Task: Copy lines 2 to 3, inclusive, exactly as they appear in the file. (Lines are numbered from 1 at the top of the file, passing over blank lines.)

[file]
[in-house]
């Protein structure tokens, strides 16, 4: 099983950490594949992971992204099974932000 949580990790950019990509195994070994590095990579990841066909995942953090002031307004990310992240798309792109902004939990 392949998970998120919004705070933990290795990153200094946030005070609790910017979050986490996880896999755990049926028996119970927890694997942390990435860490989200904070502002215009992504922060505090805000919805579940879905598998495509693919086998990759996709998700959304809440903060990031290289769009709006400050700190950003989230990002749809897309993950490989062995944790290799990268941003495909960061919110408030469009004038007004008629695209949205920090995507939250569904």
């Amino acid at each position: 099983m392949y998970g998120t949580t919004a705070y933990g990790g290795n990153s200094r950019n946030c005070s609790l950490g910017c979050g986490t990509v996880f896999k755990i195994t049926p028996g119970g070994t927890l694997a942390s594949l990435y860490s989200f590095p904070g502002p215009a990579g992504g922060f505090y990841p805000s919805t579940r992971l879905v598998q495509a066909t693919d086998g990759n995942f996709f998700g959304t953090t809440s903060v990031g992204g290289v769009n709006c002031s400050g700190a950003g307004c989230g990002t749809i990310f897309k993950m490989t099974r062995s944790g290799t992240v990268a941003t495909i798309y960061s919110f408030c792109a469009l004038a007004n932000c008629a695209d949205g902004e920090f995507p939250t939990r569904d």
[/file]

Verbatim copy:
């Protein structure tokens, strides 16, 4: 099983950490594949992971992204099974932000 949580990790950019990509195994070994590095990579990841066909995942953090002031307004990310992240798309792109902004939990 392949998970998120919004705070933990290795990153200094946030005070609790910017979050986490996880896999755990049926028996119970927890694997942390990435860490989200904070502002215009992504922060505090805000919805579940879905598998495509693919086998990759996709998700959304809440903060990031290289769009709006400050700190950003989230990002749809897309993950490989062995944790290799990268941003495909960061919110408030469009004038007004008629695209949205920090995507939250569904």
């Amino acid at each position: 099983m392949y998970g998120t949580t919004a705070y933990g990790g290795n990153s200094r950019n946030c005070s609790l950490g910017c979050g986490t990509v996880f896999k755990i195994t049926p028996g119970g070994t927890l694997a942390s594949l990435y860490s989200f590095p904070g502002p215009a990579g992504g922060f505090y990841p805000s919805t579940r992971l879905v598998q495509a066909t693919d086998g990759n995942f996709f998700g959304t953090t809440s903060v990031g992204g290289v769009n709006c002031s400050g700190a950003g307004c989230g990002t749809i990310f897309k993950m490989t099974r062995s944790g290799t992240v990268a941003t495909i798309y960061s919110f408030c792109a469009l004038a007004n932000c008629a695209d949205g902004e920090f995507p939250t939990r569904d």